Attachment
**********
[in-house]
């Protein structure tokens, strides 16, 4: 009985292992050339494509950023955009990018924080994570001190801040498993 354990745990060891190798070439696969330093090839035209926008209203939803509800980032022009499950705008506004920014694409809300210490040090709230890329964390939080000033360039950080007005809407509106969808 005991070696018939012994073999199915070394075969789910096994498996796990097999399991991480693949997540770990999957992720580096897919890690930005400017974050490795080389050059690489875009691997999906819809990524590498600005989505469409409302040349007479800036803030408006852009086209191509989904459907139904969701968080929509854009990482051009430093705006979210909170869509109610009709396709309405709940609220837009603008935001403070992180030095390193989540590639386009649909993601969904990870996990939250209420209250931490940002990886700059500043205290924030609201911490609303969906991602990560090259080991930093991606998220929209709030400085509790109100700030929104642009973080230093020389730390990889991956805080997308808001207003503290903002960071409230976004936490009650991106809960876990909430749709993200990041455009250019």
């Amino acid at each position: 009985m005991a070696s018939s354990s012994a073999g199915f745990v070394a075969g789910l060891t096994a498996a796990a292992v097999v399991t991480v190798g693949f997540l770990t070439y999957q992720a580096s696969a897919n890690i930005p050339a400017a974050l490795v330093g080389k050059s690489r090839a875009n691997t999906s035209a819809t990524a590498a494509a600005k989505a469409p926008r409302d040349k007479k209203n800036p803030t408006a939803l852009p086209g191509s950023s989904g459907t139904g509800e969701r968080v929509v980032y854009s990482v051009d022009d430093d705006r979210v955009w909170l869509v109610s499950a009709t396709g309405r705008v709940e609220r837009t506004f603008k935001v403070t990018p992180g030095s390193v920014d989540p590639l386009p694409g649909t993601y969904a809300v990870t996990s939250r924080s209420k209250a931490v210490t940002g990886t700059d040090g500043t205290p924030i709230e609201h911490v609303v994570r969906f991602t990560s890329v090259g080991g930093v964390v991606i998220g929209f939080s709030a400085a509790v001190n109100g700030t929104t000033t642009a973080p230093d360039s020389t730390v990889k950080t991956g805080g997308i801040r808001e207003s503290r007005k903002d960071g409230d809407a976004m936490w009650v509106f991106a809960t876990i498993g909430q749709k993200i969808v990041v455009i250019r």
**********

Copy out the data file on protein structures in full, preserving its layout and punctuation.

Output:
[in-house]
């Protein structure tokens, strides 16, 4: 009985292992050339494509950023955009990018924080994570001190801040498993 354990745990060891190798070439696969330093090839035209926008209203939803509800980032022009499950705008506004920014694409809300210490040090709230890329964390939080000033360039950080007005809407509106969808 005991070696018939012994073999199915070394075969789910096994498996796990097999399991991480693949997540770990999957992720580096897919890690930005400017974050490795080389050059690489875009691997999906819809990524590498600005989505469409409302040349007479800036803030408006852009086209191509989904459907139904969701968080929509854009990482051009430093705006979210909170869509109610009709396709309405709940609220837009603008935001403070992180030095390193989540590639386009649909993601969904990870996990939250209420209250931490940002990886700059500043205290924030609201911490609303969906991602990560090259080991930093991606998220929209709030400085509790109100700030929104642009973080230093020389730390990889991956805080997308808001207003503290903002960071409230976004936490009650991106809960876990909430749709993200990041455009250019």
């Amino acid at each position: 009985m005991a070696s018939s354990s012994a073999g199915f745990v070394a075969g789910l060891t096994a498996a796990a292992v097999v399991t991480v190798g693949f997540l770990t070439y999957q992720a580096s696969a897919n890690i930005p050339a400017a974050l490795v330093g080389k050059s690489r090839a875009n691997t999906s035209a819809t990524a590498a494509a600005k989505a469409p926008r409302d040349k007479k209203n800036p803030t408006a939803l852009p086209g191509s950023s989904g459907t139904g509800e969701r968080v929509v980032y854009s990482v051009d022009d430093d705006r979210v955009w909170l869509v109610s499950a009709t396709g309405r705008v709940e609220r837009t506004f603008k935001v403070t990018p992180g030095s390193v920014d989540p590639l386009p694409g649909t993601y969904a809300v990870t996990s939250r924080s209420k209250a931490v210490t940002g990886t700059d040090g500043t205290p924030i709230e609201h911490v609303v994570r969906f991602t990560s890329v090259g080991g930093v964390v991606i998220g929209f939080s709030a400085a509790v001190n109100g700030t929104t000033t642009a973080p230093d360039s020389t730390v990889k950080t991956g805080g997308i801040r808001e207003s503290r007005k903002d960071g409230d809407a976004m936490w009650v509106f991106a809960t876990i498993g909430q749709k993200i969808v990041v455009i250019r």